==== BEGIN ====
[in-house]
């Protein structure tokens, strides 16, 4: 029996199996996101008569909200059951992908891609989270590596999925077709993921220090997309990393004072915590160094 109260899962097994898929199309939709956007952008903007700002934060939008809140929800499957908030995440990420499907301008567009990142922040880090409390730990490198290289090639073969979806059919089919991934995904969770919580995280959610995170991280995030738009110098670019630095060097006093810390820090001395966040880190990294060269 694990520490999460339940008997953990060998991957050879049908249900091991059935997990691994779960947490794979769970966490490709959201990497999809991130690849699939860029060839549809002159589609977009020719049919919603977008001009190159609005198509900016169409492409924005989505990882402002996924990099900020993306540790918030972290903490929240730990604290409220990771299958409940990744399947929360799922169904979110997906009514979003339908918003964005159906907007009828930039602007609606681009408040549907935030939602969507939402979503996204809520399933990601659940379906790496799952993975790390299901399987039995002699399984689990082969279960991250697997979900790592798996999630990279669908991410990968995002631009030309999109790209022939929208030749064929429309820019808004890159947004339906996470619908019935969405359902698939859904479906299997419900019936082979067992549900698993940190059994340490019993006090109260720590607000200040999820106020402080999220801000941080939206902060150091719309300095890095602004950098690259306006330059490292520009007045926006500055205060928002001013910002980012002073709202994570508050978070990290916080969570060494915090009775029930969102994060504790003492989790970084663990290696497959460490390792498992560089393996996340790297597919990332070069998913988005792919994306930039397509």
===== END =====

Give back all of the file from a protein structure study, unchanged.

[in-house]
């Protein structure tokens, strides 16, 4: 029996199996996101008569909200059951992908891609989270590596999925077709993921220090997309990393004072915590160094 109260899962097994898929199309939709956007952008903007700002934060939008809140929800499957908030995440990420499907301008567009990142922040880090409390730990490198290289090639073969979806059919089919991934995904969770919580995280959610995170991280995030738009110098670019630095060097006093810390820090001395966040880190990294060269 694990520490999460339940008997953990060998991957050879049908249900091991059935997990691994779960947490794979769970966490490709959201990497999809991130690849699939860029060839549809002159589609977009020719049919919603977008001009190159609005198509900016169409492409924005989505990882402002996924990099900020993306540790918030972290903490929240730990604290409220990771299958409940990744399947929360799922169904979110997906009514979003339908918003964005159906907007009828930039602007609606681009408040549907935030939602969507939402979503996204809520399933990601659940379906790496799952993975790390299901399987039995002699399984689990082969279960991250697997979900790592798996999630990279669908991410990968995002631009030309999109790209022939929208030749064929429309820019808004890159947004339906996470619908019935969405359902698939859904479906299997419900019936082979067992549900698993940190059994340490019993006090109260720590607000200040999820106020402080999220801000941080939206902060150091719309300095890095602004950098690259306006330059490292520009007045926006500055205060928002001013910002980012002073709202994570508050978070990290916080969570060494915090009775029930969102994060504790003492989790970084663990290696497959460490390792498992560089393996996340790297597919990332070069998913988005792919994306930039397509």